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The 68th CEO forum held at NSD -- Economists bullish on China's prospects


Amid global economic uncertainties, economists underscored the strong resilience and great potential of China's economy, anticipating its continued prominence as a pivotal contributor to global economic growth this year.

Despite challenges stemming from weakening external demand and mounting uncertainties, they expressed optimism regarding China's capacity to achieve its annual GDP growth target of around 5 percent, citing proactive fiscal and monetary measures aimed at stimulating domestic demand as key factors supporting the outlook.

Justin Yifu Lin, dean of Peking University's Institute of New Structural Economics, said the annual growth target is achievable if the government steps up both fiscal and monetary policies to stimulate consumption and investment.

"China still enjoys great potential and ample development space," Lin told a macroeconomic forum held on Wednesday by Peking University's National School of Development.

Dismissing speculation that China's economy has reached its peak, he said China enjoys favorable advantages and conditions to maintain sustained growth, including its ultra-large domestic market, a complete industrial system, huge investment in industrial upgrading and its booming digital economy.

"China's role in the global economy is substantial, as it accounts for around 18 percent of the world economy," Lin said.

"The nation's anticipated growth rate of around 5 percent is poised to contribute one percentage point to global economic expansion, contributing approximately 30 percent of global economic growth, solidifying China's position as the primary driver of global economic advancement."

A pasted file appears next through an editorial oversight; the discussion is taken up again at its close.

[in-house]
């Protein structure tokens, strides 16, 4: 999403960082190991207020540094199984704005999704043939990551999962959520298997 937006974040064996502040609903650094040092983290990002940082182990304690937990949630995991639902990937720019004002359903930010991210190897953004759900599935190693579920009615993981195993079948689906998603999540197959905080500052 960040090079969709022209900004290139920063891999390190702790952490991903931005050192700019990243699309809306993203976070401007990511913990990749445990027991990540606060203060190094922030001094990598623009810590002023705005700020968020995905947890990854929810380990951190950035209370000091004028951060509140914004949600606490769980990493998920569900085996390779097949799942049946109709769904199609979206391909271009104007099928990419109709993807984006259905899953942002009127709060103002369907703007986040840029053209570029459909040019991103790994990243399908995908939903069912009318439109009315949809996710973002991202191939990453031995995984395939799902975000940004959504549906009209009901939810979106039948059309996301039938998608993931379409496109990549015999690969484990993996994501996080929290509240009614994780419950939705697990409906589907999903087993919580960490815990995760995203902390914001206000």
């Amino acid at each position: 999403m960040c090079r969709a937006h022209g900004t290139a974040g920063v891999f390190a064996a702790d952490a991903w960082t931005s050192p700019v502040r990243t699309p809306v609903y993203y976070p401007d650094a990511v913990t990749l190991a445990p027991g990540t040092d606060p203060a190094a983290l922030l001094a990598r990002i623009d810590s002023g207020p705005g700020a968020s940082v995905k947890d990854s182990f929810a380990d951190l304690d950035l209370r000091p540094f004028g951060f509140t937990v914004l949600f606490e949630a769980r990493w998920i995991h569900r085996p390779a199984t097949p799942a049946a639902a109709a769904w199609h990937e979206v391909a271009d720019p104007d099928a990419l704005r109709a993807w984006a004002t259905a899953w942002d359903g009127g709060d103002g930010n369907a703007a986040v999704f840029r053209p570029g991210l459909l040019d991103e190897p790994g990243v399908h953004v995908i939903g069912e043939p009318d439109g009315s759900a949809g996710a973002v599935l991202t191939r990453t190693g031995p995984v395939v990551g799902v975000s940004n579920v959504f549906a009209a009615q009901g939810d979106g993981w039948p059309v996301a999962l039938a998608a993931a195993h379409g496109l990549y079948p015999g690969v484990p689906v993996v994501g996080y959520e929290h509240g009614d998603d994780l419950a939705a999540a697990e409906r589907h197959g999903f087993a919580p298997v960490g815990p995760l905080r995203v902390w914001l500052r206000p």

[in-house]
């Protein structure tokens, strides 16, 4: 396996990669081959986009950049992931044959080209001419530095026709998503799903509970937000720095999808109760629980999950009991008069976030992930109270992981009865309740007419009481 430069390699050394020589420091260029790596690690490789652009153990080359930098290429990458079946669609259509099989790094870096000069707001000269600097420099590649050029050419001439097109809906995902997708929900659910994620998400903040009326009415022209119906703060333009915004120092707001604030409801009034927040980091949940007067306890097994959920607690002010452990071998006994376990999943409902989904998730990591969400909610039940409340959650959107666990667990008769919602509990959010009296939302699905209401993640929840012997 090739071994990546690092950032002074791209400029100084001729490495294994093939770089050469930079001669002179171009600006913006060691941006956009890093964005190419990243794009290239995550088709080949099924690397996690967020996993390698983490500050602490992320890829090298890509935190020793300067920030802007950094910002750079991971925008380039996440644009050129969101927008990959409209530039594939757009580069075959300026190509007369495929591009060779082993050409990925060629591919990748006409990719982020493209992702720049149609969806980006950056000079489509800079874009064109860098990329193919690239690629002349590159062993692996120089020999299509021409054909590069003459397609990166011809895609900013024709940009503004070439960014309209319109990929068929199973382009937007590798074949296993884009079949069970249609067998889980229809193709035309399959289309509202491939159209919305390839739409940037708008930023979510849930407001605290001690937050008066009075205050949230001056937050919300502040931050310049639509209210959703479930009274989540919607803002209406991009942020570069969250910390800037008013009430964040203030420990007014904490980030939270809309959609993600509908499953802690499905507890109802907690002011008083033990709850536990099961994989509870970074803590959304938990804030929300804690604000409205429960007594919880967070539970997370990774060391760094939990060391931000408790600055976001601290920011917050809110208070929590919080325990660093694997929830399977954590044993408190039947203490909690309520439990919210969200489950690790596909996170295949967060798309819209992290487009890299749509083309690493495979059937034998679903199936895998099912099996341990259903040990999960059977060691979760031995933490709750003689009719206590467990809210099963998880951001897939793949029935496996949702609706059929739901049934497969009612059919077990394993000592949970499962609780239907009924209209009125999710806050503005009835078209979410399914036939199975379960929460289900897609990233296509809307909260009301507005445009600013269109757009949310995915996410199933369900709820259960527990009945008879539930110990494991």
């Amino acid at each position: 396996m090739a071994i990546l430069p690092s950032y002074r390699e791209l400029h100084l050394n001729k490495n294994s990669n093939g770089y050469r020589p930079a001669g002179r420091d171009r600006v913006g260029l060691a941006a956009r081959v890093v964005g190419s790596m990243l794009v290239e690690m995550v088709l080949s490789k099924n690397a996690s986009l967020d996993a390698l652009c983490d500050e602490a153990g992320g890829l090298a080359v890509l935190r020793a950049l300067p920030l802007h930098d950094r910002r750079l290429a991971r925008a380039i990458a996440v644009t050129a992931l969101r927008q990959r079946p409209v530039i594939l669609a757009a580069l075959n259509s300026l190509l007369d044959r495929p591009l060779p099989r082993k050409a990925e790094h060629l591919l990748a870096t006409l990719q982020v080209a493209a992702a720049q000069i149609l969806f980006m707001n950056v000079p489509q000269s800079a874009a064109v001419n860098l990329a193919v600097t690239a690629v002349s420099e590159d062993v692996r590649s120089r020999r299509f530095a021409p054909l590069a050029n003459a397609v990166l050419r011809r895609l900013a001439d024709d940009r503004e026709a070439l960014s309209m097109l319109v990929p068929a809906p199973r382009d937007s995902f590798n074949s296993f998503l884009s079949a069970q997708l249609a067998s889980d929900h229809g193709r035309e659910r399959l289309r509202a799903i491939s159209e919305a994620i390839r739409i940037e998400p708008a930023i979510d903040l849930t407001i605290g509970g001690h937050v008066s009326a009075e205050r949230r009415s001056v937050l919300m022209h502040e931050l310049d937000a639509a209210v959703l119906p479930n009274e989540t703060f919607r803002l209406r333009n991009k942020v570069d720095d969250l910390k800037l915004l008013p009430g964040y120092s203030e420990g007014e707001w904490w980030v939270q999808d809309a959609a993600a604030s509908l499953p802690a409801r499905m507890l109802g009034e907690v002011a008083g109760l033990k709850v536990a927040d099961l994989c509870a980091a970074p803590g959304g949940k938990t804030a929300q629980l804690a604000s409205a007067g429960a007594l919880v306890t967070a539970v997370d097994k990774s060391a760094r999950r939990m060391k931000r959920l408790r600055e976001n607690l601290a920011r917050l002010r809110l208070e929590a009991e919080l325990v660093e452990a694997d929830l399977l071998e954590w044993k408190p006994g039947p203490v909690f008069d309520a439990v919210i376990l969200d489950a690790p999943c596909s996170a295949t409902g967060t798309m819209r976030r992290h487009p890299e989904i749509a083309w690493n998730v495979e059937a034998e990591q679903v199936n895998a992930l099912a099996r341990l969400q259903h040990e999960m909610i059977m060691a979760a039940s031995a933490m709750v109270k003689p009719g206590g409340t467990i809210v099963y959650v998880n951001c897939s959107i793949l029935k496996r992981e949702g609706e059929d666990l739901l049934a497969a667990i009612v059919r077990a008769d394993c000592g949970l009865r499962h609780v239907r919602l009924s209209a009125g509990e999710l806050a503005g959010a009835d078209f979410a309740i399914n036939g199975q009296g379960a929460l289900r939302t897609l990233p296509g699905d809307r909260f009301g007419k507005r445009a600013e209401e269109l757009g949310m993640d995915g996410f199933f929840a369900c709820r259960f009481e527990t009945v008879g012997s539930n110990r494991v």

Luo Zhiheng, chief economist at Yuekai Securities, also voiced strong optimism about China's economic prospects, saying the country still enjoys ample room and sufficient policy tools to bolster the economy.

He said this year's primary support for the economy could come from forceful infrastructure spending and a new round of large-scale equipment renewal, adding that the country needs to strengthen both fiscal and monetary policies to support the spending.

Luo said the real estate sector and exports may continue to be a drag on China's outlook this year, and more efforts should be made to ensure supply, boost effective demand and stabilize housing prices.

Xu Gao, chief economist at BOC International, said the country needs to take both short-term and long-term countermeasures to tackle issues faced by the economy, including pressures from shrinking demand and weakening expectations.

"More property and infrastructure investment will help stabilize the overall growth," he said.

Xu's views were echoed by Lu Feng, a professor of economics at the National School of Development. He called for strengthened macroeconomic policy adjustment and deepened structural reforms to boost China's supply capabilities and expand domestic demand.

From: China Daily